Housatonic Valley drops regional final


STAMFORD — If you keep the door open long enough, eventually someone is going to get in. The Housatonic Valley Senior Babe Ruth team learned that lesson the hard way Monday when they failed to capitalize on countless opportunities and let the New England regional title and a trip to the Senior Babe Ruth World Series slide through their fingertips.

Housatonic Valley, which is composed of players from Naugatuck, Seymour and Shelton, faced off against Eastern Massachusetts. Housatonic came out on top of the winner’s bracket and needed only one win at Cubeta Stadium in Stamford to clinch the title.

Even after the Housatonic players suffered a loss in the first game, they were not eliminated. They would only bow out if Eastern Mass. was able to sweep both games, a scenario which was improbable when the finals started on Monday and looked to be all but impossible on a few separate occasions later in the afternoon. Somehow, though, it happened, and Housatonic collapsed to Eastern Mass., surrendering a title that had seemed to be all but theirs.

In the first game, Housatonic struggled to get hits. Eastern Mass. pitcher Alex Teal threw a complete-game four-hitter and was strong throughout. Housatonic did get runners on base via walks and errors, but they struggled to plate runs, leaving the bases loaded and runners in scoring position on several occasions.

“In the first game we just never adjusted,” Housatonic Manager Bob Neth Sr. said. “Their pitcher threw a great game. We got guys on but it wasn’t clicking, and we didn’t get them across.”

Housatonic Valley catcher Dan McCue attempts to block the plate as Eastern Massachusetts baserunner Chris McCarthy slides in safely.

In the second game, the Housatonic Valley bats came alive. The squad put up 12 runs behind 15 hits and eight walks. Eric Christensen and Evan Peck were outstanding at the top of the order, recording four hits apiece, and Mike Kennedy added a colossal two-run home run in the third.

The offensive outburst was not enough, however.

On two separate occasions Housatonic took seemingly insurmountable leads: 8-2 in the third inning and 12-7 in the fifth, only to relinquish both and let Eastern Mass back into the game.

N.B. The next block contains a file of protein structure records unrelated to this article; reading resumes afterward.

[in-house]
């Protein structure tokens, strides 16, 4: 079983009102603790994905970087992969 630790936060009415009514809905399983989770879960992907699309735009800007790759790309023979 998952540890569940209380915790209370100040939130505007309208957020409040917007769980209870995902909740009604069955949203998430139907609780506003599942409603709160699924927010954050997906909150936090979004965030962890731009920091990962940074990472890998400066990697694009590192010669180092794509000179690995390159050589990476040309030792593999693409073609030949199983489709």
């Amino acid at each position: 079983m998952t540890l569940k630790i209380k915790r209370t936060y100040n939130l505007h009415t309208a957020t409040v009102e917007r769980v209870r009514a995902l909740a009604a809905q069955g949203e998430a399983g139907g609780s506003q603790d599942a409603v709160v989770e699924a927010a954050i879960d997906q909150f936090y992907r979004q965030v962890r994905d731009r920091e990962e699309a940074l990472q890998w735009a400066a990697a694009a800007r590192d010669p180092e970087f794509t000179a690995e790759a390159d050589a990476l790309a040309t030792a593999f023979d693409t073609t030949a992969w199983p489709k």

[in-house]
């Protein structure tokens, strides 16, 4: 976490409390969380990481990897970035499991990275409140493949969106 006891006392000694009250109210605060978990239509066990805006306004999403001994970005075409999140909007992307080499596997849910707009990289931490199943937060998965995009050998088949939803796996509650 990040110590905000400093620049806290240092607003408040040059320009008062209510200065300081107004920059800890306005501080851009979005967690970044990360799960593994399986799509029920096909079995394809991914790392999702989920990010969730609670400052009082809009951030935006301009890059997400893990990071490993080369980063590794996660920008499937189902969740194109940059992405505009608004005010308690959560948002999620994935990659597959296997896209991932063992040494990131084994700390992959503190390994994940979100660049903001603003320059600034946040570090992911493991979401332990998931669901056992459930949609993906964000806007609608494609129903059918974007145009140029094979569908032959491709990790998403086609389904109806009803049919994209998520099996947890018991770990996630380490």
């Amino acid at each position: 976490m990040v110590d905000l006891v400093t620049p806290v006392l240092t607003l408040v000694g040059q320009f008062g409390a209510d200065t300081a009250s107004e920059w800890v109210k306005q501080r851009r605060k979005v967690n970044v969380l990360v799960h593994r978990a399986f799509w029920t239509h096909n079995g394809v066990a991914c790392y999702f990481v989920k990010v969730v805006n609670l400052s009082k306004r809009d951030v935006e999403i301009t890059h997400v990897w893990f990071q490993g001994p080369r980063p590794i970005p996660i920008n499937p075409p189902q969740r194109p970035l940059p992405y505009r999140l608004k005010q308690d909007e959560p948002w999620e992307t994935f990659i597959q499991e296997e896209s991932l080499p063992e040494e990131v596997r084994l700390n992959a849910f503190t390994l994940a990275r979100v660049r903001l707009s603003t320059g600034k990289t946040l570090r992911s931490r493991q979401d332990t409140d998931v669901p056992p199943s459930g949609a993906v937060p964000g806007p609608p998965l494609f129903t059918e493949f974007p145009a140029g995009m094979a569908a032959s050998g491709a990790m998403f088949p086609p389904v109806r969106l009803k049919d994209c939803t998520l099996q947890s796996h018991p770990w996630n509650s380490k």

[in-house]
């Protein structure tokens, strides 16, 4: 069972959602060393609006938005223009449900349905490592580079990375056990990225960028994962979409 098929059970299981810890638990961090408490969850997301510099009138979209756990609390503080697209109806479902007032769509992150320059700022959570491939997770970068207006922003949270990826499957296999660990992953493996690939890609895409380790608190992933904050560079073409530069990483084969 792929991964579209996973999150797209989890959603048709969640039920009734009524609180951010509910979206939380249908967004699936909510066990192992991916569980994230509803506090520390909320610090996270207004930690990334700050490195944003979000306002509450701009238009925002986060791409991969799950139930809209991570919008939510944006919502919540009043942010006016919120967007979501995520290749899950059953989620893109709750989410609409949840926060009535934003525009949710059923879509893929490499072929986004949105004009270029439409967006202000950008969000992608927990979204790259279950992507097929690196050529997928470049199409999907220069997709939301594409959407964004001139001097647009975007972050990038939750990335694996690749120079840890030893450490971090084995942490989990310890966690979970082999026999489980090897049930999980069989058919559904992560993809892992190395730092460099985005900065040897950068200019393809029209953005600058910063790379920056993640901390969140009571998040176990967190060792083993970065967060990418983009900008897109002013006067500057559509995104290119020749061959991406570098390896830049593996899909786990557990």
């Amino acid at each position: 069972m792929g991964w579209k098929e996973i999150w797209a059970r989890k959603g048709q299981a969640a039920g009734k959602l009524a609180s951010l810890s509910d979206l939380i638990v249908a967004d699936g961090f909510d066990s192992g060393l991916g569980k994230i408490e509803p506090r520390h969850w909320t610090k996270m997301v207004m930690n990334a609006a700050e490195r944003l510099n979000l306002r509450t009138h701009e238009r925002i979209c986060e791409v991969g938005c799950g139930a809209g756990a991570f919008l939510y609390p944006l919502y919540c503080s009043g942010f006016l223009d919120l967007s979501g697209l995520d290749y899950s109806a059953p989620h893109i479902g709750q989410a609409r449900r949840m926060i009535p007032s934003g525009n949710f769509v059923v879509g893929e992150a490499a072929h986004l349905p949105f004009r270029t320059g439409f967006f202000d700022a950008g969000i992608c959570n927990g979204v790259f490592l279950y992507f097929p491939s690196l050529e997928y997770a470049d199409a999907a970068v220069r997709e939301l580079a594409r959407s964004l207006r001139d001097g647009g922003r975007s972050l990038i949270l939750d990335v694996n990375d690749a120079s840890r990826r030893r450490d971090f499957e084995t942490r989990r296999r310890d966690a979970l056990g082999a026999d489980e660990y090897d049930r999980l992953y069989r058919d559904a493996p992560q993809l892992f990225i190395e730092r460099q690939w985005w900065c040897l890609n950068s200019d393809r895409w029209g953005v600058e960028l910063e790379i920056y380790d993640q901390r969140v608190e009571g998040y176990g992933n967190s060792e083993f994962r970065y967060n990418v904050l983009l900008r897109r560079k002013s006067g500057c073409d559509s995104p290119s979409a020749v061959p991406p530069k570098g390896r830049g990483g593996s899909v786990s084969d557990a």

“I was thinking, ‘Can we just put the hammer down, just once?” Neth said. “We hit their pitchers hard but they stuck around and battled back and we just couldn’t put a stop to their scoring.”

Housatonic Valley had a chance to build on its lead in the sixth, smacking three singles against Eastern Mass reliever Nate Wikowski, but was unable to get a run across. In the bottom half, just six outs from elimination, Eastern Mass. tallied the equalizer on a fielder’s choice ground ball to the shortstop with the bases loaded.

Housatonic had yet another chance to strike, with things all tied up in extra innings. Dan McCue led off the eighth with a single up the middle, and was moved to second on the sacrifice bunt by pitcher Scott Cardello. In the next at-bat, McCue scampered to third on a passed ball, and with only one out, the go-ahead run was 90 feet away. Once again, though, a potential run was stranded in scoring position as Wikowski battled back to strike out the next two batters.

In the bottom half of the inning Eastern Mass. ended the back-and-forth, scoring once and for all. After a walk to Teal, lefty-swinging Mike Owens launched a two-run home run to right-center, giving Eastern Mass. the 14-12, walk-off win.

“In the end it was a battle of hits, and they got a few more,” Neth said. “We are two great teams, that’s why we’re both here. I’m not surprised that it went down to the wire like it did.”
The two teams were both talented, but there was a slight David and Goliath feeling circling around the final.

Eastern Mass. defied the odds to inscribe their name on the championship trophy. The team played seven games in five days, including three in a whirlwind 21-hour span to close the tournament.  They lost one player to injury, and three—yes three—more due to personal matters, bringing the amount of available roster players to 10.

“We are just so resilient,” Eastern Massachusetts Manager George Alexander said. “We came into the game dead tired, with limited arms, hurting and pretty much running on fumes. We knew if we were going to find a way to win this game it was going to have to be a slugfest like this. It’s really a miracle thing that everything worked out the way it did.”

Eastern Mass will travel to Newark, Ohio, the site of the Senior Babe Ruth World Series, for a ten-team, two-division tournament from which a national champion will emerge.

For Housatonic Valley, the season comes to a close, but not without optimism and resolve.

“We had great kids and a great team this year,” Neth said. “We improved upon last year’s season, and I’m hoping we can do the same next year.”